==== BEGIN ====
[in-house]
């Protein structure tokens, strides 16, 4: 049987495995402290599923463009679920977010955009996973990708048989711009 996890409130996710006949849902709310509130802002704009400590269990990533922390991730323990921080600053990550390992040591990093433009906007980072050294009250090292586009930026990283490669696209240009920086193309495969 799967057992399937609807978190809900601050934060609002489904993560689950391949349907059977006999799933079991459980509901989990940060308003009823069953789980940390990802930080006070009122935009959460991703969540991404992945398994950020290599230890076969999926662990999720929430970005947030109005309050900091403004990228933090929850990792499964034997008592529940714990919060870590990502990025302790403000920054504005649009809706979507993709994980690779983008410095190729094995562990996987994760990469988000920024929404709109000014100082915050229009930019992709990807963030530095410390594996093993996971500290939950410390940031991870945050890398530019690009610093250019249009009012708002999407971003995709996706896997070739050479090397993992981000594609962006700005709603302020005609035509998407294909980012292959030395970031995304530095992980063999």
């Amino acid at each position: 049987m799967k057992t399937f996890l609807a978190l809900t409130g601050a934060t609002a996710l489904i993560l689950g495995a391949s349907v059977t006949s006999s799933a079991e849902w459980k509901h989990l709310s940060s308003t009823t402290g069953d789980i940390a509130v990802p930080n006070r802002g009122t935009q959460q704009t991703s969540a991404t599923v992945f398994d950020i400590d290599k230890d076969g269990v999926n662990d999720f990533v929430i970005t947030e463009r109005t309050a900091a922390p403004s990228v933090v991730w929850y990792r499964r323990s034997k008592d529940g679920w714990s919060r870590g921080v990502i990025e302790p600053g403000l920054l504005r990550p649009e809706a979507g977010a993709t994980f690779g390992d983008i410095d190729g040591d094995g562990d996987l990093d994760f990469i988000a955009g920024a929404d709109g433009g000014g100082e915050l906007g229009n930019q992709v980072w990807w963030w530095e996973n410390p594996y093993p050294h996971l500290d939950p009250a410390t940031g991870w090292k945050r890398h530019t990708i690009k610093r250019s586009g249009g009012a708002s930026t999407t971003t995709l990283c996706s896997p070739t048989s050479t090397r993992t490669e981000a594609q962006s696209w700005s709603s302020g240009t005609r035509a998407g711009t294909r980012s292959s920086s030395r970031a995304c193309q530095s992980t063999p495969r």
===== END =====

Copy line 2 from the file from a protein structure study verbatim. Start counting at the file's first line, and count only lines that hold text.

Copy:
């Protein structure tokens, strides 16, 4: 049987495995402290599923463009679920977010955009996973990708048989711009 996890409130996710006949849902709310509130802002704009400590269990990533922390991730323990921080600053990550390992040591990093433009906007980072050294009250090292586009930026990283490669696209240009920086193309495969 799967057992399937609807978190809900601050934060609002489904993560689950391949349907059977006999799933079991459980509901989990940060308003009823069953789980940390990802930080006070009122935009959460991703969540991404992945398994950020290599230890076969999926662990999720929430970005947030109005309050900091403004990228933090929850990792499964034997008592529940714990919060870590990502990025302790403000920054504005649009809706979507993709994980690779983008410095190729094995562990996987994760990469988000920024929404709109000014100082915050229009930019992709990807963030530095410390594996093993996971500290939950410390940031991870945050890398530019690009610093250019249009009012708002999407971003995709996706896997070739050479090397993992981000594609962006700005709603302020005609035509998407294909980012292959030395970031995304530095992980063999």